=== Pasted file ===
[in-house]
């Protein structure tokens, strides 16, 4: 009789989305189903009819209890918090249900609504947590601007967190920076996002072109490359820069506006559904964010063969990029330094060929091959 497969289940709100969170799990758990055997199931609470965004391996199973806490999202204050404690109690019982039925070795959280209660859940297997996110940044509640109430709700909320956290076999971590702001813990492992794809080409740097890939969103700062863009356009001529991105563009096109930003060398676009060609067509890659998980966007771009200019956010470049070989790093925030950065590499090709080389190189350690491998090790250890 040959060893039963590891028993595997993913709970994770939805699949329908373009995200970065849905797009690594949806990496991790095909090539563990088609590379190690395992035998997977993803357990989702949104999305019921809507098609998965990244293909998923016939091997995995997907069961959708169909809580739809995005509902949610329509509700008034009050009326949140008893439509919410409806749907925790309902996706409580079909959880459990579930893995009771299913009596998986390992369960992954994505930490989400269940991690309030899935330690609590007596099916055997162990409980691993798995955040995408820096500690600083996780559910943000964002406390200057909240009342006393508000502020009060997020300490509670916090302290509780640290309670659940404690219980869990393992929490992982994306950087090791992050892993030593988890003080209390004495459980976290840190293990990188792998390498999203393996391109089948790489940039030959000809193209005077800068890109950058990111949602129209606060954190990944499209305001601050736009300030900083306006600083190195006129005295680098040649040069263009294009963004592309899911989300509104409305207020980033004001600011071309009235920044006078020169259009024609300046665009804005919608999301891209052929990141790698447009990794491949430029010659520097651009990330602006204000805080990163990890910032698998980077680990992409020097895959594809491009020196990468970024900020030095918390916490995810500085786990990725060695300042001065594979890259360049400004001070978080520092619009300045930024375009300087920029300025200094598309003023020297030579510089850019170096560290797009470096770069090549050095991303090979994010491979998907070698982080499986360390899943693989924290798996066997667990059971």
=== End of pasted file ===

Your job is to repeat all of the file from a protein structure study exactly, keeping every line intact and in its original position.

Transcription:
[in-house]
């Protein structure tokens, strides 16, 4: 009789989305189903009819209890918090249900609504947590601007967190920076996002072109490359820069506006559904964010063969990029330094060929091959 497969289940709100969170799990758990055997199931609470965004391996199973806490999202204050404690109690019982039925070795959280209660859940297997996110940044509640109430709700909320956290076999971590702001813990492992794809080409740097890939969103700062863009356009001529991105563009096109930003060398676009060609067509890659998980966007771009200019956010470049070989790093925030950065590499090709080389190189350690491998090790250890 040959060893039963590891028993595997993913709970994770939805699949329908373009995200970065849905797009690594949806990496991790095909090539563990088609590379190690395992035998997977993803357990989702949104999305019921809507098609998965990244293909998923016939091997995995997907069961959708169909809580739809995005509902949610329509509700008034009050009326949140008893439509919410409806749907925790309902996706409580079909959880459990579930893995009771299913009596998986390992369960992954994505930490989400269940991690309030899935330690609590007596099916055997162990409980691993798995955040995408820096500690600083996780559910943000964002406390200057909240009342006393508000502020009060997020300490509670916090302290509780640290309670659940404690219980869990393992929490992982994306950087090791992050892993030593988890003080209390004495459980976290840190293990990188792998390498999203393996391109089948790489940039030959000809193209005077800068890109950058990111949602129209606060954190990944499209305001601050736009300030900083306006600083190195006129005295680098040649040069263009294009963004592309899911989300509104409305207020980033004001600011071309009235920044006078020169259009024609300046665009804005919608999301891209052929990141790698447009990794491949430029010659520097651009990330602006204000805080990163990890910032698998980077680990992409020097895959594809491009020196990468970024900020030095918390916490995810500085786990990725060695300042001065594979890259360049400004001070978080520092619009300045930024375009300087920029300025200094598309003023020297030579510089850019170096560290797009470096770069090549050095991303090979994010491979998907070698982080499986360390899943693989924290798996066997667990059971």